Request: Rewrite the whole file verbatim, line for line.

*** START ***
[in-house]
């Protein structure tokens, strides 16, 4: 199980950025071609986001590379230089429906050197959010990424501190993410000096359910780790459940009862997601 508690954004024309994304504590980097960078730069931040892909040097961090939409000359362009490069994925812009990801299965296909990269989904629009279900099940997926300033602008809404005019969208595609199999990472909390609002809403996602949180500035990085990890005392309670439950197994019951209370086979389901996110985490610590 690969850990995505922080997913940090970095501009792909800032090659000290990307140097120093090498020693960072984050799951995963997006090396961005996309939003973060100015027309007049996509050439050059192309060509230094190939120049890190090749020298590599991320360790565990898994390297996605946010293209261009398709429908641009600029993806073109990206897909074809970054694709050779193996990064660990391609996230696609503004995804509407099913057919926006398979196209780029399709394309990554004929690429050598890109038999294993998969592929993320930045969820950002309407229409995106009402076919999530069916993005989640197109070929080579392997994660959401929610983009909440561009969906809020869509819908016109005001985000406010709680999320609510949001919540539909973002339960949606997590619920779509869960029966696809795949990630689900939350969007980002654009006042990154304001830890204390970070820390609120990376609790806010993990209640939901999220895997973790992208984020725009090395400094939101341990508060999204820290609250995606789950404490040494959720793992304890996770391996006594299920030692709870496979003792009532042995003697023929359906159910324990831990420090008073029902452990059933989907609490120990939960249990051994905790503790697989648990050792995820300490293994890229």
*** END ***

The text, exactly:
[in-house]
């Protein structure tokens, strides 16, 4: 199980950025071609986001590379230089429906050197959010990424501190993410000096359910780790459940009862997601 508690954004024309994304504590980097960078730069931040892909040097961090939409000359362009490069994925812009990801299965296909990269989904629009279900099940997926300033602008809404005019969208595609199999990472909390609002809403996602949180500035990085990890005392309670439950197994019951209370086979389901996110985490610590 690969850990995505922080997913940090970095501009792909800032090659000290990307140097120093090498020693960072984050799951995963997006090396961005996309939003973060100015027309007049996509050439050059192309060509230094190939120049890190090749020298590599991320360790565990898994390297996605946010293209261009398709429908641009600029993806073109990206897909074809970054694709050779193996990064660990391609996230696609503004995804509407099913057919926006398979196209780029399709394309990554004929690429050598890109038999294993998969592929993320930045969820950002309407229409995106009402076919999530069916993005989640197109070929080579392997994660959401929610983009909440561009969906809020869509819908016109005001985000406010709680999320609510949001919540539909973002339960949606997590619920779509869960029966696809795949990630689900939350969007980002654009006042990154304001830890204390970070820390609120990376609790806010993990209640939901999220895997973790992208984020725009090395400094939101341990508060999204820290609250995606789950404490040494959720793992304890996770391996006594299920030692709870496979003792009532042995003697023929359906159910324990831990420090008073029902452990059933989907609490120990939960249990051994905790503790697989648990050792995820300490293994890229």